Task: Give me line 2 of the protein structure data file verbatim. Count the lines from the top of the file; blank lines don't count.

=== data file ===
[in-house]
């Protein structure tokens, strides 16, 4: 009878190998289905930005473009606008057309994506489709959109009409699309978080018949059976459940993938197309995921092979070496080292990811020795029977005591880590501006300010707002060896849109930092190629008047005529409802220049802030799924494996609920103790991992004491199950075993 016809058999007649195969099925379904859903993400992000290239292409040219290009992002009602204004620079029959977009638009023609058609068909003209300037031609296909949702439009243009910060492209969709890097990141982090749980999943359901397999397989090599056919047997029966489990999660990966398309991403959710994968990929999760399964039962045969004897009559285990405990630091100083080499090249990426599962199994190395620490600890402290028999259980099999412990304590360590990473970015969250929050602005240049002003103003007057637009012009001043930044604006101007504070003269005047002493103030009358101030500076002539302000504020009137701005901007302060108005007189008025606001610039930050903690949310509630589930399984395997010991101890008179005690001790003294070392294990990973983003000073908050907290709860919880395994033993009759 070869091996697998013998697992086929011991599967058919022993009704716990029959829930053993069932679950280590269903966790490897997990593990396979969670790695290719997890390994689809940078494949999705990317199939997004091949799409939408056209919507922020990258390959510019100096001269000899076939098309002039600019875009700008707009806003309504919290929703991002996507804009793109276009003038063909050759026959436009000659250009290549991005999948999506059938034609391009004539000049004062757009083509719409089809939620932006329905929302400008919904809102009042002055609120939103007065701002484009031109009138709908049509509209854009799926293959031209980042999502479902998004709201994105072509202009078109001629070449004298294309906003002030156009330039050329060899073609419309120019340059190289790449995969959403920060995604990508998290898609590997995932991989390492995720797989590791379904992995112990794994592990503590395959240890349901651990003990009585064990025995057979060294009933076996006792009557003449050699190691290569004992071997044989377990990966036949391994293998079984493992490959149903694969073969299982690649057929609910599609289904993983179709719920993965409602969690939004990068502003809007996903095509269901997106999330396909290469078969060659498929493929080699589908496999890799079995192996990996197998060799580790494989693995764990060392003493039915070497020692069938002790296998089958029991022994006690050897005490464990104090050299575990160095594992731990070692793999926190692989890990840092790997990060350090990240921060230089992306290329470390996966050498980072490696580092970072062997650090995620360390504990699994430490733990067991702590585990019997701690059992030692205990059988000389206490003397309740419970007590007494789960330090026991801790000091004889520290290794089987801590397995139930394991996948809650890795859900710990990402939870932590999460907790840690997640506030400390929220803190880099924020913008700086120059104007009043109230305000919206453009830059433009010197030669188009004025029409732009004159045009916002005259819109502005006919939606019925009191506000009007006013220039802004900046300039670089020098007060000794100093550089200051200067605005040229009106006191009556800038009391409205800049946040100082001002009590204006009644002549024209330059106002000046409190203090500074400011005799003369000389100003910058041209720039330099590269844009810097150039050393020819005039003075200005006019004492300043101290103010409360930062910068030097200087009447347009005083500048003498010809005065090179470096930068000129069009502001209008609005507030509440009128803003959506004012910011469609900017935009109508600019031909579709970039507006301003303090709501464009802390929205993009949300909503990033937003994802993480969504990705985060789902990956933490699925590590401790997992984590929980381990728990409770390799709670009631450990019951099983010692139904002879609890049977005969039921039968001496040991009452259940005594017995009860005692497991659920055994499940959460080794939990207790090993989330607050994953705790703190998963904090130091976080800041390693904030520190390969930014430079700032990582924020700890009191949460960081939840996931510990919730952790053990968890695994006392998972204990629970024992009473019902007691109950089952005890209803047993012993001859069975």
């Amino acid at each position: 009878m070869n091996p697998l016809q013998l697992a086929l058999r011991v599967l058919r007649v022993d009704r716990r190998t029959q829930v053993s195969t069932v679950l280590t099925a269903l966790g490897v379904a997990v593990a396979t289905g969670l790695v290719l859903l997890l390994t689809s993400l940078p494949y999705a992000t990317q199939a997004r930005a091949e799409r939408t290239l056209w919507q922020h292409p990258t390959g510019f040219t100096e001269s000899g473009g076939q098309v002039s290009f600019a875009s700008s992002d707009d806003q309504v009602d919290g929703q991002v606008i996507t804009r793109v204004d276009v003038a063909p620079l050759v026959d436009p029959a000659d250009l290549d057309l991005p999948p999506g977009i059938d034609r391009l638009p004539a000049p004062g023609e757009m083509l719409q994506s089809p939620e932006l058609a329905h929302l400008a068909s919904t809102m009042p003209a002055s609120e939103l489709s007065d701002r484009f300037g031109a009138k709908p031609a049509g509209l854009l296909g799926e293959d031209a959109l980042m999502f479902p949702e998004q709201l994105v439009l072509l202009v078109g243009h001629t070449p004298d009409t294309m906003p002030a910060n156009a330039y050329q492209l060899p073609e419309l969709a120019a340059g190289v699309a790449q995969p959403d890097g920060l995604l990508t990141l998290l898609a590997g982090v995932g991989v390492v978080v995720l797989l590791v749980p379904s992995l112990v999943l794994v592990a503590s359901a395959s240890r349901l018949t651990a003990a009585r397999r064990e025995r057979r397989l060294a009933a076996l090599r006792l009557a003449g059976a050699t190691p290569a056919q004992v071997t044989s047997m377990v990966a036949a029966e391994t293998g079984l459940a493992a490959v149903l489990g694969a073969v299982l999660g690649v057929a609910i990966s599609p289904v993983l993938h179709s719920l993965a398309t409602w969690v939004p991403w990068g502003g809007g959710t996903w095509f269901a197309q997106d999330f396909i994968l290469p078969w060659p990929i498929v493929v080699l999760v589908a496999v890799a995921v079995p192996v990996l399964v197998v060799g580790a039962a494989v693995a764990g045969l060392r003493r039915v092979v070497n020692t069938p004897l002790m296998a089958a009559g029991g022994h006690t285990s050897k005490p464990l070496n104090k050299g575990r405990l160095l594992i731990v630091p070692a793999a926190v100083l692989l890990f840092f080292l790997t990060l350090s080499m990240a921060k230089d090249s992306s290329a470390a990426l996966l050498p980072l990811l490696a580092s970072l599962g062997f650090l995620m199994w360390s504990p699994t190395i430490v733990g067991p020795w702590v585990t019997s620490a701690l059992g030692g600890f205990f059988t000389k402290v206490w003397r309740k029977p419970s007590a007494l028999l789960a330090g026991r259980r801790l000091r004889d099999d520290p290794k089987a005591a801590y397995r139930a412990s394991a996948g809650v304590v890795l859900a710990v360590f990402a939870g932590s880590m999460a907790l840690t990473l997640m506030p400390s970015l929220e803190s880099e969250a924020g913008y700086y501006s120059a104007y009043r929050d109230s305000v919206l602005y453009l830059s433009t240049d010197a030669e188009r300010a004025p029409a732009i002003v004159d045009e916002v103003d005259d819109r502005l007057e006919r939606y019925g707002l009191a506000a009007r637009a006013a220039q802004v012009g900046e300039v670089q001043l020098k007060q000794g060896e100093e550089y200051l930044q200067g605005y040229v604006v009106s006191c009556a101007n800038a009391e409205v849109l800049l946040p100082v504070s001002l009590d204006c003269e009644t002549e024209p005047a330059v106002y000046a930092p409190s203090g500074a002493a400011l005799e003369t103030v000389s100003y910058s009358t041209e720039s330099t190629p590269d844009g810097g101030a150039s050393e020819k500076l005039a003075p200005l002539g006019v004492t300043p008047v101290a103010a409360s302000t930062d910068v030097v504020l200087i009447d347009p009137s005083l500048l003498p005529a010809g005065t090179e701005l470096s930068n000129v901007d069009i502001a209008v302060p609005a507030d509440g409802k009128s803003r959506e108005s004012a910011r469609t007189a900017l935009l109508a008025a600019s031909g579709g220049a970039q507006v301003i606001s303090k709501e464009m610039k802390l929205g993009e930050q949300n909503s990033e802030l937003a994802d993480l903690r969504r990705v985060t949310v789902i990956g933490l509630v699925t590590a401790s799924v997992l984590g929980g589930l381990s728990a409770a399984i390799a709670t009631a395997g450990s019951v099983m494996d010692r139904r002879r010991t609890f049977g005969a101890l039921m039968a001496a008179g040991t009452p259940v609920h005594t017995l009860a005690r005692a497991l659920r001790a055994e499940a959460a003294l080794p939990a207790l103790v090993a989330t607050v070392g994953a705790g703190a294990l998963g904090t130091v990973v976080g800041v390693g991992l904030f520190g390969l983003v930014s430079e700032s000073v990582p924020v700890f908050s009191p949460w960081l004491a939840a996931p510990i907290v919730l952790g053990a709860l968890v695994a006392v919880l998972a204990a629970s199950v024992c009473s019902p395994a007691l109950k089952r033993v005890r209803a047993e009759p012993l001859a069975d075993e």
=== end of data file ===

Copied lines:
């Protein structure tokens, strides 16, 4: 009878190998289905930005473009606008057309994506489709959109009409699309978080018949059976459940993938197309995921092979070496080292990811020795029977005591880590501006300010707002060896849109930092190629008047005529409802220049802030799924494996609920103790991992004491199950075993 016809058999007649195969099925379904859903993400992000290239292409040219290009992002009602204004620079029959977009638009023609058609068909003209300037031609296909949702439009243009910060492209969709890097990141982090749980999943359901397999397989090599056919047997029966489990999660990966398309991403959710994968990929999760399964039962045969004897009559285990405990630091100083080499090249990426599962199994190395620490600890402290028999259980099999412990304590360590990473970015969250929050602005240049002003103003007057637009012009001043930044604006101007504070003269005047002493103030009358101030500076002539302000504020009137701005901007302060108005007189008025606001610039930050903690949310509630589930399984395997010991101890008179005690001790003294070392294990990973983003000073908050907290709860919880395994033993009759 070869091996697998013998697992086929011991599967058919022993009704716990029959829930053993069932679950280590269903966790490897997990593990396979969670790695290719997890390994689809940078494949999705990317199939997004091949799409939408056209919507922020990258390959510019100096001269000899076939098309002039600019875009700008707009806003309504919290929703991002996507804009793109276009003038063909050759026959436009000659250009290549991005999948999506059938034609391009004539000049004062757009083509719409089809939620932006329905929302400008919904809102009042002055609120939103007065701002484009031109009138709908049509509209854009799926293959031209980042999502479902998004709201994105072509202009078109001629070449004298294309906003002030156009330039050329060899073609419309120019340059190289790449995969959403920060995604990508998290898609590997995932991989390492995720797989590791379904992995112990794994592990503590395959240890349901651990003990009585064990025995057979060294009933076996006792009557003449050699190691290569004992071997044989377990990966036949391994293998079984493992490959149903694969073969299982690649057929609910599609289904993983179709719920993965409602969690939004990068502003809007996903095509269901997106999330396909290469078969060659498929493929080699589908496999890799079995192996990996197998060799580790494989693995764990060392003493039915070497020692069938002790296998089958029991022994006690050897005490464990104090050299575990160095594992731990070692793999926190692989890990840092790997990060350090990240921060230089992306290329470390996966050498980072490696580092970072062997650090995620360390504990699994430490733990067991702590585990019997701690059992030692205990059988000389206490003397309740419970007590007494789960330090026991801790000091004889520290290794089987801590397995139930394991996948809650890795859900710990990402939870932590999460907790840690997640506030400390929220803190880099924020913008700086120059104007009043109230305000919206453009830059433009010197030669188009004025029409732009004159045009916002005259819109502005006919939606019925009191506000009007006013220039802004900046300039670089020098007060000794100093550089200051200067605005040229009106006191009556800038009391409205800049946040100082001002009590204006009644002549024209330059106002000046409190203090500074400011005799003369000389100003910058041209720039330099590269844009810097150039050393020819005039003075200005006019004492300043101290103010409360930062910068030097200087009447347009005083500048003498010809005065090179470096930068000129069009502001209008609005507030509440009128803003959506004012910011469609900017935009109508600019031909579709970039507006301003303090709501464009802390929205993009949300909503990033937003994802993480969504990705985060789902990956933490699925590590401790997992984590929980381990728990409770390799709670009631450990019951099983010692139904002879609890049977005969039921039968001496040991009452259940005594017995009860005692497991659920055994499940959460080794939990207790090993989330607050994953705790703190998963904090130091976080800041390693904030520190390969930014430079700032990582924020700890009191949460960081939840996931510990919730952790053990968890695994006392998972204990629970024992009473019902007691109950089952005890209803047993012993001859069975």